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Investors three-year losses grow to 58% as the stock sheds AU$1.0m this past week

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The truth is that if you invest for long enough, you're going to end up with some losing stocks. But the last three years have been particularly tough on longer term Vortiv Limited (ASX:VOR) shareholders. Regrettably, they have had to cope with a 92% drop in the share price over that period. The more recent news is of little comfort, with the share price down 60% in a year. The falls have accelerated recently, with the share price down 30% in the last three months. This could be related to the recent financial results - you can catch up on the most recent data by reading our company report. We really hope anyone holding through that price crash has a diversified portfolio. Even when you lose money, you don't have to lose the lesson.

After losing 11% this past week, it's worth investigating the company's fundamentals to see what we can infer from past performance.

View our latest analysis for Vortiv

Given that Vortiv didn't make a profit in the last twelve months, we'll focus on revenue growth to form a quick view of its business development. Shareholders of unprofitable companies usually expect strong revenue growth. As you can imagine, fast revenue growth, when maintained, often leads to fast profit growth.

In the last three years Vortiv saw its revenue shrink by 54% per year. That's definitely a weaker result than most pre-profit companies report. The swift share price decline at an annual compound rate of 24%, reflects this weak fundamental performance. We prefer leave it to clowns to try to catch falling knives, like this stock. There is a good reason that investors often describe buying a sharply falling stock price as 'trying to catch a falling knife'. Think about it.

The graphic below depicts how earnings and revenue have changed over time (unveil the exact values by clicking on the image).

earnings-and-revenue-growth
earnings-and-revenue-growth

It's probably worth noting we've seen significant insider buying in the last quarter, which we consider a positive. On the other hand, we think the revenue and earnings trends are much more meaningful measures of the business. It might be well worthwhile taking a look at our free report on Vortiv's earnings, revenue and cash flow.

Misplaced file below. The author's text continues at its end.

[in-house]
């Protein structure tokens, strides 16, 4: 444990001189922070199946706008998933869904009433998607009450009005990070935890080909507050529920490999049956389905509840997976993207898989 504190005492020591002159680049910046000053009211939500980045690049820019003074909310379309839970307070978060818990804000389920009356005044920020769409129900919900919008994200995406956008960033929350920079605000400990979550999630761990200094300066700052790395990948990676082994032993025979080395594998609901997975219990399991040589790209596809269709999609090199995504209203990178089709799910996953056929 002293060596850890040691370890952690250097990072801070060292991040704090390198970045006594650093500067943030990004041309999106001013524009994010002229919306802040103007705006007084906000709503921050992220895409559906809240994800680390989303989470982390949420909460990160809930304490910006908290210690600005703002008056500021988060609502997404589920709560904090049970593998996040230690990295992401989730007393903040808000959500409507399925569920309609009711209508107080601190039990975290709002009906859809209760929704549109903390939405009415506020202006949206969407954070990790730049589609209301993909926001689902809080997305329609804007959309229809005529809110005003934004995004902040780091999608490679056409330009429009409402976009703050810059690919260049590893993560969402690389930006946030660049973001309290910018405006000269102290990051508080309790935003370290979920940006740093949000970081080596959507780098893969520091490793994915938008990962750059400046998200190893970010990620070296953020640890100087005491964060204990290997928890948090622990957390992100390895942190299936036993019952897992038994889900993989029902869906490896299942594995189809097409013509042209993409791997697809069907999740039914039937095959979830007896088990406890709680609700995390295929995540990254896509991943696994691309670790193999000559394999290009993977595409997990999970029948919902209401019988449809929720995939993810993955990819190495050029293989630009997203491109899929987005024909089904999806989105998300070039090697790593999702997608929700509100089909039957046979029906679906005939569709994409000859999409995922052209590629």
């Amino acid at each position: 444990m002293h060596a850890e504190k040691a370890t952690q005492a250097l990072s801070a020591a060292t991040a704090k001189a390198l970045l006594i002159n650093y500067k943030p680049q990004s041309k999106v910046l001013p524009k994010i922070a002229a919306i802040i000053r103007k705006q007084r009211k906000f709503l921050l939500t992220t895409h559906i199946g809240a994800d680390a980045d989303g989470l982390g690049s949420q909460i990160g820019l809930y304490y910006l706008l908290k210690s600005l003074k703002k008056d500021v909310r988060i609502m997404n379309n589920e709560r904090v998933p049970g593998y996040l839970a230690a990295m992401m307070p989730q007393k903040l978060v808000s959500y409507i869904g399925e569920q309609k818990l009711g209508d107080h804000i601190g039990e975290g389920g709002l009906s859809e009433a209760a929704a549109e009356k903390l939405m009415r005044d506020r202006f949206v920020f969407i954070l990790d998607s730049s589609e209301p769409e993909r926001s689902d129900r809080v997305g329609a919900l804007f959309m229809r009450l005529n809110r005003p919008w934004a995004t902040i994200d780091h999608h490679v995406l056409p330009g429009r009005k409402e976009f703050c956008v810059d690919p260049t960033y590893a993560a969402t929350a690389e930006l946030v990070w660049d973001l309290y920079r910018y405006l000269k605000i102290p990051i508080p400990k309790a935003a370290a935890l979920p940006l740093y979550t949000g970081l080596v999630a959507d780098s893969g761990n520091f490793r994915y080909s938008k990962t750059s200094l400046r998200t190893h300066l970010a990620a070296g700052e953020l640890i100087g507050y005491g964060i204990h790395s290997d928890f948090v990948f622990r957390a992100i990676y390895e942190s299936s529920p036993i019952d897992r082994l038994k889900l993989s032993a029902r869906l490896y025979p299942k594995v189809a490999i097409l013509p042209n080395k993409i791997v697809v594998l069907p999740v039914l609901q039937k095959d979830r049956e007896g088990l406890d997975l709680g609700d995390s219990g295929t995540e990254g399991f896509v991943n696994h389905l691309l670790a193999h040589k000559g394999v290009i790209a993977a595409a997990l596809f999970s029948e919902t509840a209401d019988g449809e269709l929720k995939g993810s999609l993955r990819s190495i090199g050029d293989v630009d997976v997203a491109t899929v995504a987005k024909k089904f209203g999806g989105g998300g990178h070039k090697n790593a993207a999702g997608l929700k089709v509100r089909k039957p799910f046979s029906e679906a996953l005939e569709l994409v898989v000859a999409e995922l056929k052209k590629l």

What About The Total Shareholder Return (TSR)?

Investors should note that there's a difference between Vortiv's total shareholder return (TSR) and its share price change, which we've covered above. The TSR is a return calculation that accounts for the value of cash dividends (assuming that any dividend received was reinvested) and the calculated value of any discounted capital raisings and spin-offs. Vortiv hasn't been paying dividends, but its TSR of -58% exceeds its share price return of -92%, implying it has either spun-off a business, or raised capital at a discount; thereby providing additional value to shareholders.

A Different Perspective

We regret to report that Vortiv shareholders are down 57% for the year. Unfortunately, that's worse than the broader market decline of 4.6%. Having said that, it's inevitable that some stocks will be oversold in a falling market. The key is to keep your eyes on the fundamental developments. Regrettably, last year's performance caps off a bad run, with the shareholders facing a total loss of 9% per year over five years. Generally speaking long term share price weakness can be a bad sign, though contrarian investors might want to research the stock in hope of a turnaround. I find it very interesting to look at share price over the long term as a proxy for business performance. But to truly gain insight, we need to consider other information, too. Consider for instance, the ever-present spectre of investment risk. We've identified 4 warning signs with Vortiv (at least 3 which are potentially serious) , and understanding them should be part of your investment process.

Vortiv is not the only stock insiders are buying. So take a peek at this free list of growing companies with insider buying.

Please note, the market returns quoted in this article reflect the market weighted average returns of stocks that currently trade on AU exchanges.

Have feedback on this article? Concerned about the content? Get in touch with us directly. Alternatively, email editorial-team (at) simplywallst.com.

This article by Simply Wall St is general in nature. We provide commentary based on historical data and analyst forecasts only using an unbiased methodology and our articles are not intended to be financial advice. It does not constitute a recommendation to buy or sell any stock, and does not take account of your objectives, or your financial situation. We aim to bring you long-term focused analysis driven by fundamental data. Note that our analysis may not factor in the latest price-sensitive company announcements or qualitative material. Simply Wall St has no position in any stocks mentioned.

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